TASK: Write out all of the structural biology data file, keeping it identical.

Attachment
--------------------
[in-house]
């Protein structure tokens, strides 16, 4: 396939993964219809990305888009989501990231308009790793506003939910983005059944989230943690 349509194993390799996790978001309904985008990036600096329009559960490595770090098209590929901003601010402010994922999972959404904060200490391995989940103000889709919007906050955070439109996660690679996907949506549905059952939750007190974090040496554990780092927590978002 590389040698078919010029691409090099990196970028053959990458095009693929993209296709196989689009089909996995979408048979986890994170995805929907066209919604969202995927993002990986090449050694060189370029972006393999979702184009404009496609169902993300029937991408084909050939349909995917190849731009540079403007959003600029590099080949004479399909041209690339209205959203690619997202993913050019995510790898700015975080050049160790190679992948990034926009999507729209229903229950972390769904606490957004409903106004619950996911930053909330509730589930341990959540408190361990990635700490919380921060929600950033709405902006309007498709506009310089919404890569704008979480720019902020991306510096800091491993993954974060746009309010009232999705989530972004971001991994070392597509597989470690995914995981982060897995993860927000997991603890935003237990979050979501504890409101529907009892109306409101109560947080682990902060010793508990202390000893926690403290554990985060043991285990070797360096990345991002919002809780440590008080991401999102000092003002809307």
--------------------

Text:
[in-house]
């Protein structure tokens, strides 16, 4: 396939993964219809990305888009989501990231308009790793506003939910983005059944989230943690 349509194993390799996790978001309904985008990036600096329009559960490595770090098209590929901003601010402010994922999972959404904060200490391995989940103000889709919007906050955070439109996660690679996907949506549905059952939750007190974090040496554990780092927590978002 590389040698078919010029691409090099990196970028053959990458095009693929993209296709196989689009089909996995979408048979986890994170995805929907066209919604969202995927993002990986090449050694060189370029972006393999979702184009404009496609169902993300029937991408084909050939349909995917190849731009540079403007959003600029590099080949004479399909041209690339209205959203690619997202993913050019995510790898700015975080050049160790190679992948990034926009999507729209229903229950972390769904606490957004409903106004619950996911930053909330509730589930341990959540408190361990990635700490919380921060929600950033709405902006309007498709506009310089919404890569704008979480720019902020991306510096800091491993993954974060746009309010009232999705989530972004971001991994070392597509597989470690995914995981982060897995993860927000997991603890935003237990979050979501504890409101529907009892109306409101109560947080682990902060010793508990202390000893926690403290554990985060043991285990070797360096990345991002919002809780440590008080991401999102000092003002809307």